As a college student you’re probably thinking about your future, what career path might interest you, whether an MBA might be worthwhile to pursue. For most top MBA programs you’re going to need some work experience before coming to business school - and it’s true all our students have some amount of work experience before HBS. The case method hinges on the fact that our classrooms are full of students with very diverse backgrounds. We have army officers, retailers, engineers, teachers and consultants with years of experience under their belts. The workplace experience they bring to HBS is critical to learning both inside and outside the classroom.

While it may be true you can’t come to HBS straight out of college, you can apply to HBS while still in college. If you get accepted into our 2+2 Program, you’ll defer your place with us for at least two years (and up to four) and go out into the workforce. We checked in with two current students who applied to HBS through 2+2 to find out why they think college students should consider applying through 2+2. Here’s what Lindsay Williams (MBA 2015) and John Jensen (MBA 2015) had to say:

  1. You have the freedom to pursue your passions for two years before coming to HBS

    John: The 2+2 program didn’t “change” my plans, but rather let me focus on what I really wanted to do. Before I had been accepted, I contemplated the traditional banking and consulting opportunities, thinking it was the sure-fire path to business school. But my long-term goals didn’t directly benefit from those roles; I wanted to learn how to lead an innovative organization that was changing an industry. Having business school locked in allowed me to keep my focus on that ambition and to start laying the groundwork for my long-term career. Furthermore, it gave me a bit more comfort with taking the risk of working for a company which most (at the time) thought was destined for failure.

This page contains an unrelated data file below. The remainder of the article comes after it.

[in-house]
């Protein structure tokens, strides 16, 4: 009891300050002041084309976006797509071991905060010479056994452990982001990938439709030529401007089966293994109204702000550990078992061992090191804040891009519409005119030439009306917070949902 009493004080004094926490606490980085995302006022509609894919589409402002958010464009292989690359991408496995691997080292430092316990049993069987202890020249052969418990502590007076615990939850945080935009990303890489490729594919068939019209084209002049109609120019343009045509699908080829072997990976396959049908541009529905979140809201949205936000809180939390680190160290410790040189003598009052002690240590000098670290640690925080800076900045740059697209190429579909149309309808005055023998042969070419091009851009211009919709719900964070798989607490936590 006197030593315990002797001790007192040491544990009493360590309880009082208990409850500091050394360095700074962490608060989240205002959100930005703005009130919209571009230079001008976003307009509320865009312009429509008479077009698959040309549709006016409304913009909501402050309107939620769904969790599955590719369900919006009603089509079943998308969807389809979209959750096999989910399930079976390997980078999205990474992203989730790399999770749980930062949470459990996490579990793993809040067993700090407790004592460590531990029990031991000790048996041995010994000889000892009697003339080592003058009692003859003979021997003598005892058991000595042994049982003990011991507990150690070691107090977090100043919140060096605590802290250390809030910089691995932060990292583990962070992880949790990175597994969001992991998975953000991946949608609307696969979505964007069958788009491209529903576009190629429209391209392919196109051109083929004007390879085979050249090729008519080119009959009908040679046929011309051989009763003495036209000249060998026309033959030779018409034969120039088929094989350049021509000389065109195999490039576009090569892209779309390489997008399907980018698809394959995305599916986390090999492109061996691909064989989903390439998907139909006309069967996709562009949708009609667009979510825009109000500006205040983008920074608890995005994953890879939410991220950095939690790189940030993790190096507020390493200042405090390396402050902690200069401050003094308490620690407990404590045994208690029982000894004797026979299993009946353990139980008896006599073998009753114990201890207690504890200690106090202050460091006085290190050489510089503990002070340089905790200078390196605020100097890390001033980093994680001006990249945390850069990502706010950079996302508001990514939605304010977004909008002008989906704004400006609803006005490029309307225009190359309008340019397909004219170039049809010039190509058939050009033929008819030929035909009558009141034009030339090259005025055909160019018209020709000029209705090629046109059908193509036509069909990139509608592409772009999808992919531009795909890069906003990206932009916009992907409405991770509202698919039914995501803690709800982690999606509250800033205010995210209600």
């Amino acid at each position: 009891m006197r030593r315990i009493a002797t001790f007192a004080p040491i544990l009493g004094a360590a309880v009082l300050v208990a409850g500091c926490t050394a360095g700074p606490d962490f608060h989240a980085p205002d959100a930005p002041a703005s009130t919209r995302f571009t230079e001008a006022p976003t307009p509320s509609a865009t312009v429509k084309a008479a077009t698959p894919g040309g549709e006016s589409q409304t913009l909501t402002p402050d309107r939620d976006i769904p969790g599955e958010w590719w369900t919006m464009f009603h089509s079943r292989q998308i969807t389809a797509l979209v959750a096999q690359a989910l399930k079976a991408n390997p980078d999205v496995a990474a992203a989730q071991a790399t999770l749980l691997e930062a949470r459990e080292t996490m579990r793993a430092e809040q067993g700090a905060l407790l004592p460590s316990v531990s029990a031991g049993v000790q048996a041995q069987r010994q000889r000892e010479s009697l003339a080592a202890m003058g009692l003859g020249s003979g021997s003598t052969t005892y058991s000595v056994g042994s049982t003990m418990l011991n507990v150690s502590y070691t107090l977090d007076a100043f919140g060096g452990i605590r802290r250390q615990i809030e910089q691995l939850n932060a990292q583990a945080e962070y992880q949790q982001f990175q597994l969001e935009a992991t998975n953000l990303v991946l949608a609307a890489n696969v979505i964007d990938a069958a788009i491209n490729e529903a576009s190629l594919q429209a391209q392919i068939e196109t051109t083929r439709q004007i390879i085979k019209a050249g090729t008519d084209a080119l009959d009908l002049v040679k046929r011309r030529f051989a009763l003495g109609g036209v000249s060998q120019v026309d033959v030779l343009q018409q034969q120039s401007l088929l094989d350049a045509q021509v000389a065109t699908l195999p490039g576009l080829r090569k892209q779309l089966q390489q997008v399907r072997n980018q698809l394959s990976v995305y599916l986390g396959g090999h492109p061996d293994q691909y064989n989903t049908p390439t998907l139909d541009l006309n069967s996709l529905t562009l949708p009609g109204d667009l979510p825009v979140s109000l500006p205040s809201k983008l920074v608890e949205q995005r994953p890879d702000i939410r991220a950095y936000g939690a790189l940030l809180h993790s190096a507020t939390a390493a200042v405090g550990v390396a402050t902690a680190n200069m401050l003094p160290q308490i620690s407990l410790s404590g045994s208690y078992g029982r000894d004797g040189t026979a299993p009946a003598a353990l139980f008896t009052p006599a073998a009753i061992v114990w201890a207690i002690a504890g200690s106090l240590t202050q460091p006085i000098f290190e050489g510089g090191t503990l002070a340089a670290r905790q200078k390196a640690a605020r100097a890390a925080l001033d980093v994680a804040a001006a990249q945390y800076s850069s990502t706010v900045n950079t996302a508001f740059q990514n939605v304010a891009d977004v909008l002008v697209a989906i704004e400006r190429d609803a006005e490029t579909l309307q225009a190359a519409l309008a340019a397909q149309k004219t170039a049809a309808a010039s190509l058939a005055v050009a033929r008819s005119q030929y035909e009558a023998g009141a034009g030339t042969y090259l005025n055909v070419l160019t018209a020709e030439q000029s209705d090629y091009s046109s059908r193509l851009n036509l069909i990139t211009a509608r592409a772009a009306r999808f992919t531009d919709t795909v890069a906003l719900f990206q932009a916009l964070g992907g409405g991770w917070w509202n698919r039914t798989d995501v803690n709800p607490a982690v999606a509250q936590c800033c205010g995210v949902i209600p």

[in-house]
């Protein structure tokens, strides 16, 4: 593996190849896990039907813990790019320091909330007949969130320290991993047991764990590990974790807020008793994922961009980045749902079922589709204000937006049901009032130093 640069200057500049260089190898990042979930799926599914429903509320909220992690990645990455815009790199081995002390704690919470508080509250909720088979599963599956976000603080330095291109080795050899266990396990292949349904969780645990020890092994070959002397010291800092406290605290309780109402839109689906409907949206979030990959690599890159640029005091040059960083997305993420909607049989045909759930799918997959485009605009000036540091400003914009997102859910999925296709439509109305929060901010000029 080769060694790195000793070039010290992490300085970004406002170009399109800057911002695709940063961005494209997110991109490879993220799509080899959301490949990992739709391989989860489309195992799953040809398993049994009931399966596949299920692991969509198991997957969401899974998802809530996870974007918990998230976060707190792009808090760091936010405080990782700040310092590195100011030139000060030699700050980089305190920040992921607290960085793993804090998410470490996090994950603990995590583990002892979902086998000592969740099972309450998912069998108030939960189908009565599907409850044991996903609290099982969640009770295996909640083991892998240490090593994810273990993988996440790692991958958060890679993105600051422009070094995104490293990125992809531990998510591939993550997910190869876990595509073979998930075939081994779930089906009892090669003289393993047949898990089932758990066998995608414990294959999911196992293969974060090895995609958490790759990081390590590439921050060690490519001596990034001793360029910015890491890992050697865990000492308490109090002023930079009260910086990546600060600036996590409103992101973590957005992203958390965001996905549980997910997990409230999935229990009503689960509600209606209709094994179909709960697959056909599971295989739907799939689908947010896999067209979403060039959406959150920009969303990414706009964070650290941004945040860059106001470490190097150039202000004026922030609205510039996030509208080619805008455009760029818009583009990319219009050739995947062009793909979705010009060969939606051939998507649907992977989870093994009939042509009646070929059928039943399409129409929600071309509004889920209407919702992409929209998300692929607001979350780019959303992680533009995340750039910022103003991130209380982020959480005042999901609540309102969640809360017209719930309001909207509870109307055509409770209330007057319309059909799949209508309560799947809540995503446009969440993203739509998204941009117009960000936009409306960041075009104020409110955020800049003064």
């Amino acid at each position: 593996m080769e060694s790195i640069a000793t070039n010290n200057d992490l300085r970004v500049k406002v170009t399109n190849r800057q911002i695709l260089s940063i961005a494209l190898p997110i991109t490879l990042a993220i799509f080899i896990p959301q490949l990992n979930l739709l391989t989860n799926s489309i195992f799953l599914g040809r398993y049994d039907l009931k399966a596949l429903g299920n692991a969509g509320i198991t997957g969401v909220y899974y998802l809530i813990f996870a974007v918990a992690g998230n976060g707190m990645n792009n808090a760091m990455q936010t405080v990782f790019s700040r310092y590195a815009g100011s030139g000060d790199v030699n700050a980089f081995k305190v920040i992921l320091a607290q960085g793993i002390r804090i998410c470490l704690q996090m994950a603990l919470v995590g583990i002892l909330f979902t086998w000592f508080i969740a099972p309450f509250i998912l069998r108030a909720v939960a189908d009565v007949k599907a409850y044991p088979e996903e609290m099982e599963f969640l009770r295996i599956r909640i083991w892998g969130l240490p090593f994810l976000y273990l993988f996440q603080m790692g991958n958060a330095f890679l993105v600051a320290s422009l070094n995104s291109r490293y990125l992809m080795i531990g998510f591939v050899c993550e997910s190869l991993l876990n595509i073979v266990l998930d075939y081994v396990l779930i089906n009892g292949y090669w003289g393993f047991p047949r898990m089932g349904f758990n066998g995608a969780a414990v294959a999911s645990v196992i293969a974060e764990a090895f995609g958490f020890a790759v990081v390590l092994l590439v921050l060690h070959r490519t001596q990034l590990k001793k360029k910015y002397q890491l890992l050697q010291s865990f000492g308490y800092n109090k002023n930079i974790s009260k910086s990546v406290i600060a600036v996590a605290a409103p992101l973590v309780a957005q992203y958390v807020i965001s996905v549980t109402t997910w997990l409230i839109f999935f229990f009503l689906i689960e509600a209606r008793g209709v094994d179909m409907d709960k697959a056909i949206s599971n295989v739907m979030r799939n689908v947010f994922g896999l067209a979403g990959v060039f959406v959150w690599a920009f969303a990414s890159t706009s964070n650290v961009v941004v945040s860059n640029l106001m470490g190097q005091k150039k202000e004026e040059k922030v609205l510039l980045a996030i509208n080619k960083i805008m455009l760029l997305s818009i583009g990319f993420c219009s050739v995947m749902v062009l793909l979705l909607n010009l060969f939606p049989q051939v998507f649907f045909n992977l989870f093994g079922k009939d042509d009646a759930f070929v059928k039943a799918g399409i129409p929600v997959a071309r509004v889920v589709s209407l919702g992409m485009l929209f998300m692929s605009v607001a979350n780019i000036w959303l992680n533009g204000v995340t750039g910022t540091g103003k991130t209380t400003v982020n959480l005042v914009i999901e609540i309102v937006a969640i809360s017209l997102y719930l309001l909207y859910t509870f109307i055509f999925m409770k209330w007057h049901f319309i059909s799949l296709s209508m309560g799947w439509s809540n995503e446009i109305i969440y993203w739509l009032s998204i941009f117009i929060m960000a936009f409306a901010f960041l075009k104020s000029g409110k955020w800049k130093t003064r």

Lindsay: 2+2 really gives students more freedom and flexibility to follow a non-traditional path.  Many 2+2ers have been able to start their own companies, work in the public sector, and really explore their options before coming to business school.  I think this brings a rich level of diversity to the classroom discussions. 

  2. You have the flexibility to extend your time in the workforce before HBS

    John: I spent the majority of my pre-MBA time working at Tesla Motors. By the time my first 2 years of post-undergrad work was completed, I realized that I wasn’t quite ready to return to school. There was still a significant amount of learning to be gained from my role and exciting developments at Tesla, so I decided to defer for a third year. In hindsight, taking that third year was incredibly valuable. Participating and drawing from HBS and the case method requires experience and maturity, and three years was the perfect timeframe for me.